UK General Election 4th July

Satinavian

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Apr 30, 2016
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Ah, had to (shamefully) look up how exactly the parliament in the U.K. works. I knew two houses and stuff... but i was a bit weirded out when i saw: Reform UK: 14% of votes only 1% of seats. So only direct mandates? Wow... that seems... unfair and shit. Now you have ~15 percent of voters in a constant angry/frustrated state. (Not that we here on the other side of the canal have a fair system... also pretty angry people here too, sigh.)
Yes, the fun of First-past-the-Post voting. Which most of the world does not use for this reason.

It also tends to promote two main parties and polarized politics. But good luck getting the oldest uninterrupted parliamentary gouvernment setup to fundamentally change.


But it feels good to see the Tories trashed.
 

Silvanus

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Cabinet appointments coming.

Chancellor of the Exchequer: Rachel Reeves
Sec. of State for Housing/Deputy PM: Angela Rayner
Foreign Secretary: David Lammy
Sec. of State for Home Dept.: Yvette Cooper
Defence Secretary: John Healey
Justice Secretary: Shabana Mahmood
Chancellor of Duchy of Lancaster: Pat McFadden
Energy Secretary: Ed Miliband
Health Secretary: Wes Streeting
Education Secretary: Bridget Phillipson
 

Burnhardt

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Does it really matter?
Yes, the fun of First-past-the-Post voting. Which most of the world does not use for this reason.

It also tends to promote two main parties and polarized politics. But good luck getting the oldest uninterrupted parliamentary gouvernment setup to fundamentally change.


But it feels good to see the Tories trashed.

Well they can implement it with their healthy majority now can't they. Of course that will mean giving up over 300 seats.
 
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XsjadoBlayde

~it ends here~
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Just remembering the reported poll they did for Sunak before election, asking people the first word to that comes to mind when describing him -with the legacy news airing the result using this visual non-bubble graph format;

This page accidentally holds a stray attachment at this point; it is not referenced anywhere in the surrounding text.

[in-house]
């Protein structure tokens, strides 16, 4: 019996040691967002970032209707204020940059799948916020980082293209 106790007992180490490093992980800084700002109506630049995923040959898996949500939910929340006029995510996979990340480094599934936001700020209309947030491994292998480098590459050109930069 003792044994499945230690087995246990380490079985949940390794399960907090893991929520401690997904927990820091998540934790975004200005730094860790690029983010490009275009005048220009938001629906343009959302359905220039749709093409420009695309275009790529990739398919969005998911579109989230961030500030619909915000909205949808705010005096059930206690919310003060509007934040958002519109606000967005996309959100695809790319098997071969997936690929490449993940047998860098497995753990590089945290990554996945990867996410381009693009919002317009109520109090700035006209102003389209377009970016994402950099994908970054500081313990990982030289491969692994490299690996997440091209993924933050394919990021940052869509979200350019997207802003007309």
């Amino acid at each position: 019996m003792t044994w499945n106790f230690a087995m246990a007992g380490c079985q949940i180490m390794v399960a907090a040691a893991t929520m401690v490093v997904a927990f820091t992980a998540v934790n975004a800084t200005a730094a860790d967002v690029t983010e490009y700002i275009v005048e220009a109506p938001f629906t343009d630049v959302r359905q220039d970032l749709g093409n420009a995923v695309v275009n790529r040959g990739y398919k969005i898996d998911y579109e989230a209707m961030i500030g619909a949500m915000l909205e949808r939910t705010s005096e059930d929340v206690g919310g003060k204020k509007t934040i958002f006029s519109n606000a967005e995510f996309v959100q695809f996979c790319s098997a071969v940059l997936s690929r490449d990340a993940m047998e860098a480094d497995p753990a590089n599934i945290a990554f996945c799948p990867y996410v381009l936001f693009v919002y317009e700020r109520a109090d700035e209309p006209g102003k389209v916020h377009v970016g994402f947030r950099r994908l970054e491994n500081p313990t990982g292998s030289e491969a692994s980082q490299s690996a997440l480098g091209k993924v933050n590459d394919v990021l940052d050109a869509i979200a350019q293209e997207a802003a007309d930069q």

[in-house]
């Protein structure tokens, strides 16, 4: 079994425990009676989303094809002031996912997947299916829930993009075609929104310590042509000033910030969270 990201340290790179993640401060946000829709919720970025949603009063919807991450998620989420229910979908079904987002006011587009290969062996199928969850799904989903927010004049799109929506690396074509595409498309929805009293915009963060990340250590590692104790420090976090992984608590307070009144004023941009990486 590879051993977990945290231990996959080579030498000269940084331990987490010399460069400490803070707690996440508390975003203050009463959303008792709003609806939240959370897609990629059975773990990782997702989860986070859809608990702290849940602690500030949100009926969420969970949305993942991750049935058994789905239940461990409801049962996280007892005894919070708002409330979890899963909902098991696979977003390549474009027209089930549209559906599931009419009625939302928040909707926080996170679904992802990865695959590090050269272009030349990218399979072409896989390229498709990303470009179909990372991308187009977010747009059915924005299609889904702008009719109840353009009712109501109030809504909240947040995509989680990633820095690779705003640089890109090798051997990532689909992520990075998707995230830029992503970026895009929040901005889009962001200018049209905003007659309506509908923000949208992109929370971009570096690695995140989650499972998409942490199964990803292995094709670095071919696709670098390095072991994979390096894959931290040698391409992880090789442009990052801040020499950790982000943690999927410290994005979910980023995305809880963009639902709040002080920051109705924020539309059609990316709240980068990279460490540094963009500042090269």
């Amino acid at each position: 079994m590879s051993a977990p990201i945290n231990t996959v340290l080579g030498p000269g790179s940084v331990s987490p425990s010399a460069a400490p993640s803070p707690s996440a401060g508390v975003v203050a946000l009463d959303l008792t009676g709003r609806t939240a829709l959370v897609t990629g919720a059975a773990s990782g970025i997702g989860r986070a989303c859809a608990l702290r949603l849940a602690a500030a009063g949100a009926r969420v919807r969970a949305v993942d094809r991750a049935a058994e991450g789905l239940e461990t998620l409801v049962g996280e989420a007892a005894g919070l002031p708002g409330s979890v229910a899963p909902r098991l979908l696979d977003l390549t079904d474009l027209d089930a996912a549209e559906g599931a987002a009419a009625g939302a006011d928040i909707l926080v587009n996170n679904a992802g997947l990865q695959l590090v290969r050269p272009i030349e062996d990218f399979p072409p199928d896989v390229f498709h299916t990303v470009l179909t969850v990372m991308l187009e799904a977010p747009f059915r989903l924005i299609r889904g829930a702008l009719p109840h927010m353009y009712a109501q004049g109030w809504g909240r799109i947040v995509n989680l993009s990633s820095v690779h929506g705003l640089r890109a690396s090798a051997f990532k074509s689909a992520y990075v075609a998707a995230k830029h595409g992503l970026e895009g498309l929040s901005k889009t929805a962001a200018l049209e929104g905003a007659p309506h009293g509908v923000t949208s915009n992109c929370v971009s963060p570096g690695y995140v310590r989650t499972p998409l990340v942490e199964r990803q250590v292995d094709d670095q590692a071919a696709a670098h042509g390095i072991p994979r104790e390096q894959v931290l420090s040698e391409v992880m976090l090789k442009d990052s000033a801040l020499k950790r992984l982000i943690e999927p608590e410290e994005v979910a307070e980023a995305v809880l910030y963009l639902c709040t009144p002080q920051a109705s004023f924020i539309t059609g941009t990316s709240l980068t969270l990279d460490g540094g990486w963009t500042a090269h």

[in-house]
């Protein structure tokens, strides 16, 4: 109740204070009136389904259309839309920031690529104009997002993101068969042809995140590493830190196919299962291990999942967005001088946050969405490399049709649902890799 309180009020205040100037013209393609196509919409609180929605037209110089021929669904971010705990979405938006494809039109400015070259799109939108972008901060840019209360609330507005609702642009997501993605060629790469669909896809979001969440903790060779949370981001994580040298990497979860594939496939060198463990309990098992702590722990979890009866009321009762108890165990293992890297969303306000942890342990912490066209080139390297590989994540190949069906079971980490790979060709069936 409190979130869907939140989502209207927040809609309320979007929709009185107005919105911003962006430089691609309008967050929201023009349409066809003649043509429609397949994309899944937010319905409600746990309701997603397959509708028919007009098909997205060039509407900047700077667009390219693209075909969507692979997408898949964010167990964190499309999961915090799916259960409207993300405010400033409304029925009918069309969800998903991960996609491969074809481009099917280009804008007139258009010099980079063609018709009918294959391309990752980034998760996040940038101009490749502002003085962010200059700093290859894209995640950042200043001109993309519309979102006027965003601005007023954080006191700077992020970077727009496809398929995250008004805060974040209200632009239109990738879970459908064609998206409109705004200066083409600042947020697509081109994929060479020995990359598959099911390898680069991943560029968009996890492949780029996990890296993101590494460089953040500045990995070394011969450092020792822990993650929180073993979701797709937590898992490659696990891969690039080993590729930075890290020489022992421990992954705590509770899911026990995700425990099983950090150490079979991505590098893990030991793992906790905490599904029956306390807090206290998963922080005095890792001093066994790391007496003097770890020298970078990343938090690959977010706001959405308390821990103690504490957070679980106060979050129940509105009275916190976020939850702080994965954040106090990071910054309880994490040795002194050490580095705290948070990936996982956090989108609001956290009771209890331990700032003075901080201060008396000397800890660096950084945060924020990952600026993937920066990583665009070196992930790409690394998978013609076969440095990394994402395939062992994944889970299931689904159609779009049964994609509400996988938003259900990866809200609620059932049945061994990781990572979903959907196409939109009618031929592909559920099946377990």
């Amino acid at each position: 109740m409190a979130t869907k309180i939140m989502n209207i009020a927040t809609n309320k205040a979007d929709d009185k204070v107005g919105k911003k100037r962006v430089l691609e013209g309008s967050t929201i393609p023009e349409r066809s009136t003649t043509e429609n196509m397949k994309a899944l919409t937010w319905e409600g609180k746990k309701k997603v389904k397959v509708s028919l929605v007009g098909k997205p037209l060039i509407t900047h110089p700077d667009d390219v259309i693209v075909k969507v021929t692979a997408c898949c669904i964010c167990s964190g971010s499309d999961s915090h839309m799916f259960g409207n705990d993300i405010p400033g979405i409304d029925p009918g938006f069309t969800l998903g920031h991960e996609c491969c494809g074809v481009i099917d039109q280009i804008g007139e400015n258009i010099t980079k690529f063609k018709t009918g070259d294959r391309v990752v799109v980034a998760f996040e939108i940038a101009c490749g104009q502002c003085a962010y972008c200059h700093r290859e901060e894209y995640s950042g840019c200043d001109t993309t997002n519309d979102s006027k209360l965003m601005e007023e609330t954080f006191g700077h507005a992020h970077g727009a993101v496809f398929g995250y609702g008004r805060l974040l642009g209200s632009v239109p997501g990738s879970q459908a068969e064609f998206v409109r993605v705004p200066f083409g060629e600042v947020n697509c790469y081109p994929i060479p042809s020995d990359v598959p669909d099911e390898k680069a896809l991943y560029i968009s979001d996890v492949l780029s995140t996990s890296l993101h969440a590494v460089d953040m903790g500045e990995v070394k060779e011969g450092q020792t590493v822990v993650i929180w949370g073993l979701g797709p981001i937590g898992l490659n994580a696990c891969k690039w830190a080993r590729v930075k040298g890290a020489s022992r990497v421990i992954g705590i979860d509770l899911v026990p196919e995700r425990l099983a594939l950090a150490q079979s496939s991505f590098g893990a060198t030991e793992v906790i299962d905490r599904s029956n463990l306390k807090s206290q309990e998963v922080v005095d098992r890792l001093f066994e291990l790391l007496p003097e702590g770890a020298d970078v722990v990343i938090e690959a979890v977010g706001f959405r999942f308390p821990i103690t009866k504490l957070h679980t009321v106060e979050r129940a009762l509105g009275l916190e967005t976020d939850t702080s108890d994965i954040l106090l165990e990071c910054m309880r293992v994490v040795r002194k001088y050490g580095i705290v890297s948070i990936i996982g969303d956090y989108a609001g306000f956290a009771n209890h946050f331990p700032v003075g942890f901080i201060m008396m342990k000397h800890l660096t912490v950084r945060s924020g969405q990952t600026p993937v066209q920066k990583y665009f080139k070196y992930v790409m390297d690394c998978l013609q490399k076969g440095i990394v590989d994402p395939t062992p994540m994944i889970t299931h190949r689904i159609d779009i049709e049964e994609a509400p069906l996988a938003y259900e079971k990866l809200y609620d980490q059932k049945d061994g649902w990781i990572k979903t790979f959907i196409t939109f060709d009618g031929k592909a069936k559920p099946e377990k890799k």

1000009259.jpg
 

Catfood220

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Well, it is with great disappointment, but no real surprise, that my old stomping ground of Skegness and Boston in Lincolnshire voted in Reform.

The bunch of banjo strumming, sister fucking, inbred hicks.

Sadly I still have family and friends that live there, so I can't avoid the place.
 

Hades

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Mar 8, 2013
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Its nice to see the Tories get almost universal maligned for 14 years of misrule, but while its a democratic faux pass to say it, the British public has been pretty complicit in all that. 14 years and several elections should have been more then enough for the British public to vote them out, but often they just doubled down on the Tories even as disasters piled up.

Cameron's ruthless austerity was electorate rewarded in part because the public were more invested in how his rival ate a sandwich. Then with Brexit the electorate allowed themselves to get swindled and long after this became apparent they doubled down and actually decided that giving Bojo who caused the whole mess a majority was the way to go.

I can sympathize with the public's outrage about the decline of British living standards, but if you vote for the austerity party that's there for the upper class then you get harsh austerity for all except the upper class. And if you decided to torch all your trading agreements with your neighbors then you get a worse economy, and if you elect Boris Johnson you get incompetence and scandal. Since its their country on the line the voters have a right to be angry at all those things, but honestly what else were they expecting when voting for the conservatives?

The electorate can get some leeway due to the damage of austerity often taking some time to emerge and in generally it being a time the poor weren't sympathized much with, but every election after the electorate should have know better.